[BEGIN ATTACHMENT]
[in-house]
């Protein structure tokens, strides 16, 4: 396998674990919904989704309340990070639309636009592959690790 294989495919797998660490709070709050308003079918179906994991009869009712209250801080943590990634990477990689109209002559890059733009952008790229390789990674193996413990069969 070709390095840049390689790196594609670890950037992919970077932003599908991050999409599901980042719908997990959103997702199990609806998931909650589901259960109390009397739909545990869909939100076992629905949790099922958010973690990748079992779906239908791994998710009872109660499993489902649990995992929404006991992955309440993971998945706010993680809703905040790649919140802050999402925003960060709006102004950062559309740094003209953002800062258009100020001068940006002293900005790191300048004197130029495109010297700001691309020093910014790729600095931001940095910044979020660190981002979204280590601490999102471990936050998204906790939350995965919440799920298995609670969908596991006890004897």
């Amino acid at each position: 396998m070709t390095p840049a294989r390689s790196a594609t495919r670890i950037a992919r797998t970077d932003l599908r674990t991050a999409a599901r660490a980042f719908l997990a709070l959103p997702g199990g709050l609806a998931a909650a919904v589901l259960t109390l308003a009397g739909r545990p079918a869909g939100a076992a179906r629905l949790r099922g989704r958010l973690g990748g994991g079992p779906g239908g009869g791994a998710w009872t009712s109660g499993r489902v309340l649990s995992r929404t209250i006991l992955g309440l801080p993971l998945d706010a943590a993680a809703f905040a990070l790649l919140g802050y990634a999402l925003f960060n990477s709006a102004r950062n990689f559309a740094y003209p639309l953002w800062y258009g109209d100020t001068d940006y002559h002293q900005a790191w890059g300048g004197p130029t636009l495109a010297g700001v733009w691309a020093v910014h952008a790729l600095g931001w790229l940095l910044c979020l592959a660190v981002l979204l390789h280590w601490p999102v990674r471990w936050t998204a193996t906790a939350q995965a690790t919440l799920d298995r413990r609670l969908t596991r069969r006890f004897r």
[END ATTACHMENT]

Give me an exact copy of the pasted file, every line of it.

[in-house]
């Protein structure tokens, strides 16, 4: 396998674990919904989704309340990070639309636009592959690790 294989495919797998660490709070709050308003079918179906994991009869009712209250801080943590990634990477990689109209002559890059733009952008790229390789990674193996413990069969 070709390095840049390689790196594609670890950037992919970077932003599908991050999409599901980042719908997990959103997702199990609806998931909650589901259960109390009397739909545990869909939100076992629905949790099922958010973690990748079992779906239908791994998710009872109660499993489902649990995992929404006991992955309440993971998945706010993680809703905040790649919140802050999402925003960060709006102004950062559309740094003209953002800062258009100020001068940006002293900005790191300048004197130029495109010297700001691309020093910014790729600095931001940095910044979020660190981002979204280590601490999102471990936050998204906790939350995965919440799920298995609670969908596991006890004897």
């Amino acid at each position: 396998m070709t390095p840049a294989r390689s790196a594609t495919r670890i950037a992919r797998t970077d932003l599908r674990t991050a999409a599901r660490a980042f719908l997990a709070l959103p997702g199990g709050l609806a998931a909650a919904v589901l259960t109390l308003a009397g739909r545990p079918a869909g939100a076992a179906r629905l949790r099922g989704r958010l973690g990748g994991g079992p779906g239908g009869g791994a998710w009872t009712s109660g499993r489902v309340l649990s995992r929404t209250i006991l992955g309440l801080p993971l998945d706010a943590a993680a809703f905040a990070l790649l919140g802050y990634a999402l925003f960060n990477s709006a102004r950062n990689f559309a740094y003209p639309l953002w800062y258009g109209d100020t001068d940006y002559h002293q900005a790191w890059g300048g004197p130029t636009l495109a010297g700001v733009w691309a020093v910014h952008a790729l600095g931001w790229l940095l910044c979020l592959a660190v981002l979204l390789h280590w601490p999102v990674r471990w936050t998204a193996t906790a939350q995965a690790t919440l799920d298995r413990r609670l969908t596991r069969r006890f004897r």